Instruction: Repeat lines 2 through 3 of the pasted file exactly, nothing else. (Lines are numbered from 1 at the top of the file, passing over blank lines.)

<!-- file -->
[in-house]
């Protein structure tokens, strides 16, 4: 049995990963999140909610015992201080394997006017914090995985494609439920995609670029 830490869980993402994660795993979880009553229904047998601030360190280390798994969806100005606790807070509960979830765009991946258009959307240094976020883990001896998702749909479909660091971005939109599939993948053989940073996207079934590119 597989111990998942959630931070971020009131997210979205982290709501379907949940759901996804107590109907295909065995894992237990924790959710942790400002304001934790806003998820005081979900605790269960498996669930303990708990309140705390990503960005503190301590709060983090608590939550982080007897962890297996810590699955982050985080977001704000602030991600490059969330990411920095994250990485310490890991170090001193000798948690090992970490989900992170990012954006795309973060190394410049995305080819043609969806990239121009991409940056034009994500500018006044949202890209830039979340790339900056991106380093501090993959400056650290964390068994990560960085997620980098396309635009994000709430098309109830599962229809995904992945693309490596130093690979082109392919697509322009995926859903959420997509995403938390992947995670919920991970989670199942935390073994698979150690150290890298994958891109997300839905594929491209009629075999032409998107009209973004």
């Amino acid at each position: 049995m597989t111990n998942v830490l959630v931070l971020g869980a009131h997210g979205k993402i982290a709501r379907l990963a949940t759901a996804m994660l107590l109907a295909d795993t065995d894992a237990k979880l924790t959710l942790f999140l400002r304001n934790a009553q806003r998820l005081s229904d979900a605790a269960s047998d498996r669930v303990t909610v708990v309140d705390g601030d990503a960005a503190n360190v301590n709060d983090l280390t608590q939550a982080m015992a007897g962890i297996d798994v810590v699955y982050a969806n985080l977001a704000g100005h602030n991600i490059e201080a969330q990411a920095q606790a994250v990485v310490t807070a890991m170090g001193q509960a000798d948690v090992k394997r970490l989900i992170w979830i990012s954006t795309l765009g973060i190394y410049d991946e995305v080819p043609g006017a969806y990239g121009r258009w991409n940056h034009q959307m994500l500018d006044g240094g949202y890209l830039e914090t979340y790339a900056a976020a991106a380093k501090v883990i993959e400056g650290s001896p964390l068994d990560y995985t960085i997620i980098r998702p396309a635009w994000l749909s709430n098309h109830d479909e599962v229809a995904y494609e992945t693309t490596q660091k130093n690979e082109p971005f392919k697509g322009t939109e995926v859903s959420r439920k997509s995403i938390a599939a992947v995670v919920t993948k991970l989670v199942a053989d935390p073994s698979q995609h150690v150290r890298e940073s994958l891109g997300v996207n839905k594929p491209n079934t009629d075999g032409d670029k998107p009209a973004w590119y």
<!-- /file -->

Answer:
């Protein structure tokens, strides 16, 4: 049995990963999140909610015992201080394997006017914090995985494609439920995609670029 830490869980993402994660795993979880009553229904047998601030360190280390798994969806100005606790807070509960979830765009991946258009959307240094976020883990001896998702749909479909660091971005939109599939993948053989940073996207079934590119 597989111990998942959630931070971020009131997210979205982290709501379907949940759901996804107590109907295909065995894992237990924790959710942790400002304001934790806003998820005081979900605790269960498996669930303990708990309140705390990503960005503190301590709060983090608590939550982080007897962890297996810590699955982050985080977001704000602030991600490059969330990411920095994250990485310490890991170090001193000798948690090992970490989900992170990012954006795309973060190394410049995305080819043609969806990239121009991409940056034009994500500018006044949202890209830039979340790339900056991106380093501090993959400056650290964390068994990560960085997620980098396309635009994000709430098309109830599962229809995904992945693309490596130093690979082109392919697509322009995926859903959420997509995403938390992947995670919920991970989670199942935390073994698979150690150290890298994958891109997300839905594929491209009629075999032409998107009209973004």
């Amino acid at each position: 049995m597989t111990n998942v830490l959630v931070l971020g869980a009131h997210g979205k993402i982290a709501r379907l990963a949940t759901a996804m994660l107590l109907a295909d795993t065995d894992a237990k979880l924790t959710l942790f999140l400002r304001n934790a009553q806003r998820l005081s229904d979900a605790a269960s047998d498996r669930v303990t909610v708990v309140d705390g601030d990503a960005a503190n360190v301590n709060d983090l280390t608590q939550a982080m015992a007897g962890i297996d798994v810590v699955y982050a969806n985080l977001a704000g100005h602030n991600i490059e201080a969330q990411a920095q606790a994250v990485v310490t807070a890991m170090g001193q509960a000798d948690v090992k394997r970490l989900i992170w979830i990012s954006t795309l765009g973060i190394y410049d991946e995305v080819p043609g006017a969806y990239g121009r258009w991409n940056h034009q959307m994500l500018d006044g240094g949202y890209l830039e914090t979340y790339a900056a976020a991106a380093k501090v883990i993959e400056g650290s001896p964390l068994d990560y995985t960085i997620i980098r998702p396309a635009w994000l749909s709430n098309h109830d479909e599962v229809a995904y494609e992945t693309t490596q660091k130093n690979e082109p971005f392919k697509g322009t939109e995926v859903s959420r439920k997509s995403i938390a599939a992947v995670v919920t993948k991970l989670v199942a053989d935390p073994s698979q995609h150690v150290r890298e940073s994958l891109g997300v996207n839905k594929p491209n079934t009629d075999g032409d670029k998107p009209a973004w590119y």